Bay Area/ San Francisco/ Community & Society
Published on November 05, 2020
Glide Memorial Church severs ties with Methodist Church after 100 yearsPhoto courtesy of Glide

Following a two-year legal fight that began with the Methodist Church suing the Glide Foundation for control of its considerable assets, Glide Memorial Church announced Wednesday that it is cutting ties with the larger church under which it was founded, in order to proceed independently into the future with its charitable and spiritual work.

"Today, we are pleased to announce that GLIDE and the California-Nevada Annual Conference of the United Methodist Church (CNAC) have reached a successful agreement that will allow GLIDE and CNAC to move forward as wholly separate and autonomous organizations," says Glide's President and CEO Karen Hanrahan in a statement. "Although it will bring an end to many decades of a unique partnership, this resolution brings clarity and fortifies GLIDE’s mission of transforming lives with a radically inclusive, transparent and rigorous organization and a spiritual community that is open and welcoming to all."

Glide has been a well-loved institution in the heart of the Tenderloin for a century. Under the leadership of Reverend Cecil Williams beginning in the mid-1960s, the church began embracing gospel-singing and a more non-denominational ethos of inclusivity, and began its charitable traditions that include free meals for the needy in the neighborhood.

As SF Weekly reported in December 2018, Bishop Minerva Carcaño of the United Methodist Church claimed the church was making efforts to undermine the original Methodist mission set forth by founder Lizzie Glide — an heiress to a cattle industry fortune who deeded the property to the Glide Foundation in 1929. But the motives of the national church may have been, at least partly, financial — with Glide being one of the most successful congregations in California with tens of millions in donations every year, and the Methodist Church facing declining congregation numbers overall.

Bishop Carcaño accused Rev. Williams — who remains on the Glide Foundation board after retiring in 2000 — and the rest of the foundation's board of "corruption" in its leadership. And in an email to Methodist pastors, derided the fact that the "great majority of the participants at Glide’s Sunday Celebrations claim other faiths, such as Jewish, Buddhist, Muslim, and Wiccan."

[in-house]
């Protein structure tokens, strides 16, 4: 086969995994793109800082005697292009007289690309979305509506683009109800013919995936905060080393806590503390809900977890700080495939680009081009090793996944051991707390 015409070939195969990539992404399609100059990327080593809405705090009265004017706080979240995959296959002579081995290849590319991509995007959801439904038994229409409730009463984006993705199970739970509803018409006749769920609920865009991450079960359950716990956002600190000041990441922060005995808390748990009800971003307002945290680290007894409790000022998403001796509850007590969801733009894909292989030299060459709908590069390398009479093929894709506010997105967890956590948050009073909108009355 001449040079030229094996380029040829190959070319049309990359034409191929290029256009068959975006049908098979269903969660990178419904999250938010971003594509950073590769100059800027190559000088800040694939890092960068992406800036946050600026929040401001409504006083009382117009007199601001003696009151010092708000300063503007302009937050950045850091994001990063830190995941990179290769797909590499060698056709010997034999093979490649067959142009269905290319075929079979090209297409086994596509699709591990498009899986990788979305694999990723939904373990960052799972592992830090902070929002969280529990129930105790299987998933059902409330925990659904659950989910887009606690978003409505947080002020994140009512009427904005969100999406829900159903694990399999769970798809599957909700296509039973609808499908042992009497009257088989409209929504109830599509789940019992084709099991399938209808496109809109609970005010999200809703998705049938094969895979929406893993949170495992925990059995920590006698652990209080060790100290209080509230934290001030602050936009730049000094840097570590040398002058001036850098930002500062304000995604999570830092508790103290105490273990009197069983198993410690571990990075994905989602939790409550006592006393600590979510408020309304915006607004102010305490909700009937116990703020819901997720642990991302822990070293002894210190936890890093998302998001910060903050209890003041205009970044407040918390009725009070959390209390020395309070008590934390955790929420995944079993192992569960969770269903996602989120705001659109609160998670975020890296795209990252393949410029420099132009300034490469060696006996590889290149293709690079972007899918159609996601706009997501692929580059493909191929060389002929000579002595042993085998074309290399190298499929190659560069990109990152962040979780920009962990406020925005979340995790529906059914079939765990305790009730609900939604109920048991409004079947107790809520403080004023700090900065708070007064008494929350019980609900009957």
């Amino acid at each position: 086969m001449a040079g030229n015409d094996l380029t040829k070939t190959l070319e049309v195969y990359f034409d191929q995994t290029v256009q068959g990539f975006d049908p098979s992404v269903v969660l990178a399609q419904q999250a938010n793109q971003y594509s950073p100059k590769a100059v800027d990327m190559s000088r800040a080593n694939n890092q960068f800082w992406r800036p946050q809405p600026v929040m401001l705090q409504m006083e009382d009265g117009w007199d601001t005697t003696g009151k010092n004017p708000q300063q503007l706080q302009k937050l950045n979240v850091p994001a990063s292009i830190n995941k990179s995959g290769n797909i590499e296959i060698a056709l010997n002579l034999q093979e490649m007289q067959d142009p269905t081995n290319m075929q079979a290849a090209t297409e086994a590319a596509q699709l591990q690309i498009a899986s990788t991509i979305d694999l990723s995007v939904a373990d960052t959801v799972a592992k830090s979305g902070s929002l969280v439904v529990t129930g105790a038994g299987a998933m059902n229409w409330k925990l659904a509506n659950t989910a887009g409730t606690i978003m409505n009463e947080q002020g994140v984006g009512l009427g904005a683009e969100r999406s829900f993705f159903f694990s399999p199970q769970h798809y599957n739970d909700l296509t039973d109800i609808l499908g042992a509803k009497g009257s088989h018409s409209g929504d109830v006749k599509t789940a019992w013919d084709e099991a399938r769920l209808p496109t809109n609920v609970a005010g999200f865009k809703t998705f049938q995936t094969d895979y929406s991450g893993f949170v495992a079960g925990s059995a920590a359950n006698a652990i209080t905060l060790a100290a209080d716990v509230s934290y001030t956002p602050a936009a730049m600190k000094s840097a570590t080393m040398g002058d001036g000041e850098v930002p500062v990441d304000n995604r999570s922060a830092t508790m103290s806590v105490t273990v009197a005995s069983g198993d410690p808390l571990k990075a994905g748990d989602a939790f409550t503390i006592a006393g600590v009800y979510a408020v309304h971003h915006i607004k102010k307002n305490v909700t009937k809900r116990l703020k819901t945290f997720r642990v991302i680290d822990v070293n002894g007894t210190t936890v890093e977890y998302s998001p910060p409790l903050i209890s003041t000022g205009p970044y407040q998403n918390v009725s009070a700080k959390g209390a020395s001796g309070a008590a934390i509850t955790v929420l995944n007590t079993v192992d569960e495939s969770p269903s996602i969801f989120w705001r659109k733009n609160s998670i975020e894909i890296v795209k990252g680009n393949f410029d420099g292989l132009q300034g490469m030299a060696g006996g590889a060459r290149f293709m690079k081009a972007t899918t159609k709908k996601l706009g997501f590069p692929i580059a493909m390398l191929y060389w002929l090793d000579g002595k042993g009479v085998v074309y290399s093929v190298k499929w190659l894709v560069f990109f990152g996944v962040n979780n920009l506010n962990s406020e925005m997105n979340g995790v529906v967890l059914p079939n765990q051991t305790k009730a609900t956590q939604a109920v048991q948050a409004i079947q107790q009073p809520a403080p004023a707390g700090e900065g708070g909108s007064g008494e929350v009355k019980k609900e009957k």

The Glide Foundation said Carcaño was angling for a "hostile takeover" of the church, which the foundation believed it owned outright — and which the national church also claimed ownership of.

Glide moved to remove Bishop Carcaño from the foundation board in the summer of 2018, and that move was followed by the lawsuit. The language of the suit, which sought control of Glide's assets, said, "In its shameful attempt to disaffiliate from the Methodist Church, the Glide Foundation breached its solemn, irrevocable promises to honor [Lizzie] Glide’s wishes."

A settlement has now apparently been reached, and it didn't come without a payout to the Methodist Church.

According to the terms released Thursday, Glide gets to proceed as an independent entity, and retain full ownership of the property at 330 Ellis Street. But they're tossing a onetime payment of $1.5 million to the CNAC, as well as transferring a $4.5 million fund over to the Methodist Church, which has grown out of Ms. Glide's original donation, and was "a restricted fund that [was] established nearly 100 years ago in large part to advance Methodist teachings." The CNAC is also free to establish a new church in San Francisco, if they care to, under the J.H. Glide name.

But, as the official statement puts it, "GLIDE will remain GLIDE — we retain our name and legal entity; our programs, services and advocacy will continue uninterrupted; and we will maintain our church and spiritual community, welcome to all and unaffiliated with the United Methodist Church."

"In the midst of a global pandemic and a growing national movement for social justice, GLIDE’s work has never been more important — or more in demand," says Hanrahan. "We are implementing an ambitious strategic plan that allows us to reach more people and get better results as we fight systemic injustices, create pathways out of poverty, and transform lives."